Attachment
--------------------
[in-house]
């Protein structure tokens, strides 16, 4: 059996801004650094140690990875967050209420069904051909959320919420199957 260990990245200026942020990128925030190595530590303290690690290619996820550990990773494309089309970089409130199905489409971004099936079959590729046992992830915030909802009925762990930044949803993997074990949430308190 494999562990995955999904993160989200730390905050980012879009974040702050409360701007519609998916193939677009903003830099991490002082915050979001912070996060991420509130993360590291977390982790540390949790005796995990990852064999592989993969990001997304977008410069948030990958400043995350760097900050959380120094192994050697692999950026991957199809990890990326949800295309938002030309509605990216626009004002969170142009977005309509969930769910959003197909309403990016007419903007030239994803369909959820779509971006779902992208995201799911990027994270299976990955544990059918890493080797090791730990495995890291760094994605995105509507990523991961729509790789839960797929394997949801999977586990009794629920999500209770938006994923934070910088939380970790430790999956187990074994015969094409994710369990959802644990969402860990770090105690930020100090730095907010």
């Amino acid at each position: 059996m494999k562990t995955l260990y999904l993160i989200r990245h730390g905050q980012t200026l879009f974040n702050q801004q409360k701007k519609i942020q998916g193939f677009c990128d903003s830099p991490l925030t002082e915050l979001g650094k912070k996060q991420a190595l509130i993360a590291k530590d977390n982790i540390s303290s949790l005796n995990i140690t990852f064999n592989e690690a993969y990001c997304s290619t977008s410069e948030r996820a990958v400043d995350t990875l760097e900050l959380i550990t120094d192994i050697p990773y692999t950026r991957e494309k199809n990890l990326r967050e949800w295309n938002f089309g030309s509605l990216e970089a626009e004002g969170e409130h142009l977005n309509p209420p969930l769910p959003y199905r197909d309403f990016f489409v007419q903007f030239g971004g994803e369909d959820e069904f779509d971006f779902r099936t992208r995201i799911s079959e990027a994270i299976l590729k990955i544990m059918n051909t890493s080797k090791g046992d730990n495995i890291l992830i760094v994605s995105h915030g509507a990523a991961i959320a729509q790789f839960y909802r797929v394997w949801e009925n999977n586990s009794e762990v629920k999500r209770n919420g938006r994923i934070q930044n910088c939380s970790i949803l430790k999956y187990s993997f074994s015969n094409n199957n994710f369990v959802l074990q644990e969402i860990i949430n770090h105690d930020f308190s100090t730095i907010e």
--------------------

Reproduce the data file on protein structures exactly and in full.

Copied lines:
[in-house]
């Protein structure tokens, strides 16, 4: 059996801004650094140690990875967050209420069904051909959320919420199957 260990990245200026942020990128925030190595530590303290690690290619996820550990990773494309089309970089409130199905489409971004099936079959590729046992992830915030909802009925762990930044949803993997074990949430308190 494999562990995955999904993160989200730390905050980012879009974040702050409360701007519609998916193939677009903003830099991490002082915050979001912070996060991420509130993360590291977390982790540390949790005796995990990852064999592989993969990001997304977008410069948030990958400043995350760097900050959380120094192994050697692999950026991957199809990890990326949800295309938002030309509605990216626009004002969170142009977005309509969930769910959003197909309403990016007419903007030239994803369909959820779509971006779902992208995201799911990027994270299976990955544990059918890493080797090791730990495995890291760094994605995105509507990523991961729509790789839960797929394997949801999977586990009794629920999500209770938006994923934070910088939380970790430790999956187990074994015969094409994710369990959802644990969402860990770090105690930020100090730095907010």
């Amino acid at each position: 059996m494999k562990t995955l260990y999904l993160i989200r990245h730390g905050q980012t200026l879009f974040n702050q801004q409360k701007k519609i942020q998916g193939f677009c990128d903003s830099p991490l925030t002082e915050l979001g650094k912070k996060q991420a190595l509130i993360a590291k530590d977390n982790i540390s303290s949790l005796n995990i140690t990852f064999n592989e690690a993969y990001c997304s290619t977008s410069e948030r996820a990958v400043d995350t990875l760097e900050l959380i550990t120094d192994i050697p990773y692999t950026r991957e494309k199809n990890l990326r967050e949800w295309n938002f089309g030309s509605l990216e970089a626009e004002g969170e409130h142009l977005n309509p209420p969930l769910p959003y199905r197909d309403f990016f489409v007419q903007f030239g971004g994803e369909d959820e069904f779509d971006f779902r099936t992208r995201i799911s079959e990027a994270i299976l590729k990955i544990m059918n051909t890493s080797k090791g046992d730990n495995i890291l992830i760094v994605s995105h915030g509507a990523a991961i959320a729509q790789f839960y909802r797929v394997w949801e009925n999977n586990s009794e762990v629920k999500r209770n919420g938006r994923i934070q930044n910088c939380s970790i949803l430790k999956y187990s993997f074994s015969n094409n199957n994710f369990v959802l074990q644990e969402i860990i949430n770090h105690d930020f308190s100090t730095i907010e």